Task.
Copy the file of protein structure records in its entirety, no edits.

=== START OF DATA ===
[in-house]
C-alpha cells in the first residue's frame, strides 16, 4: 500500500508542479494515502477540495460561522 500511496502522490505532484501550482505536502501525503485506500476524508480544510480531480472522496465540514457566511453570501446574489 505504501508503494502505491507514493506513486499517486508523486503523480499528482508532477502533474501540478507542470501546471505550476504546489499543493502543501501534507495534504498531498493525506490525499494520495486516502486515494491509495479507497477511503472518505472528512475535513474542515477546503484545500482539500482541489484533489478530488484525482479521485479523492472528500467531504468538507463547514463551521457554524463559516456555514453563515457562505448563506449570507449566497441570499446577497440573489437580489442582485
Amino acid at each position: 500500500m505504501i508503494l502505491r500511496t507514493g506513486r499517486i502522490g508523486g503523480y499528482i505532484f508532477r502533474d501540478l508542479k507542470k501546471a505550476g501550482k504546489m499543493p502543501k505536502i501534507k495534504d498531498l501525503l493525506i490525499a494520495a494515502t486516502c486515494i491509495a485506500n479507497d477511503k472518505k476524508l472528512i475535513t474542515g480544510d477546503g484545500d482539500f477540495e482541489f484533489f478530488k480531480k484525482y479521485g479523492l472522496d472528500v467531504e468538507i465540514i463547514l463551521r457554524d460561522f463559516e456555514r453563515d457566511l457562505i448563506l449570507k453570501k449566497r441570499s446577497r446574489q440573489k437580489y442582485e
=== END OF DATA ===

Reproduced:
[in-house]
C-alpha cells in the first residue's frame, strides 16, 4: 500500500508542479494515502477540495460561522 500511496502522490505532484501550482505536502501525503485506500476524508480544510480531480472522496465540514457566511453570501446574489 505504501508503494502505491507514493506513486499517486508523486503523480499528482508532477502533474501540478507542470501546471505550476504546489499543493502543501501534507495534504498531498493525506490525499494520495486516502486515494491509495479507497477511503472518505472528512475535513474542515477546503484545500482539500482541489484533489478530488484525482479521485479523492472528500467531504468538507463547514463551521457554524463559516456555514453563515457562505448563506449570507449566497441570499446577497440573489437580489442582485
Amino acid at each position: 500500500m505504501i508503494l502505491r500511496t507514493g506513486r499517486i502522490g508523486g503523480y499528482i505532484f508532477r502533474d501540478l508542479k507542470k501546471a505550476g501550482k504546489m499543493p502543501k505536502i501534507k495534504d498531498l501525503l493525506i490525499a494520495a494515502t486516502c486515494i491509495a485506500n479507497d477511503k472518505k476524508l472528512i475535513t474542515g480544510d477546503g484545500d482539500f477540495e482541489f484533489f478530488k480531480k484525482y479521485g479523492l472522496d472528500v467531504e468538507i465540514i463547514l463551521r457554524d460561522f463559516e456555514r453563515d457566511l457562505i448563506l449570507k453570501k449566497r441570499s446577497r446574489q440573489k437580489y442582485e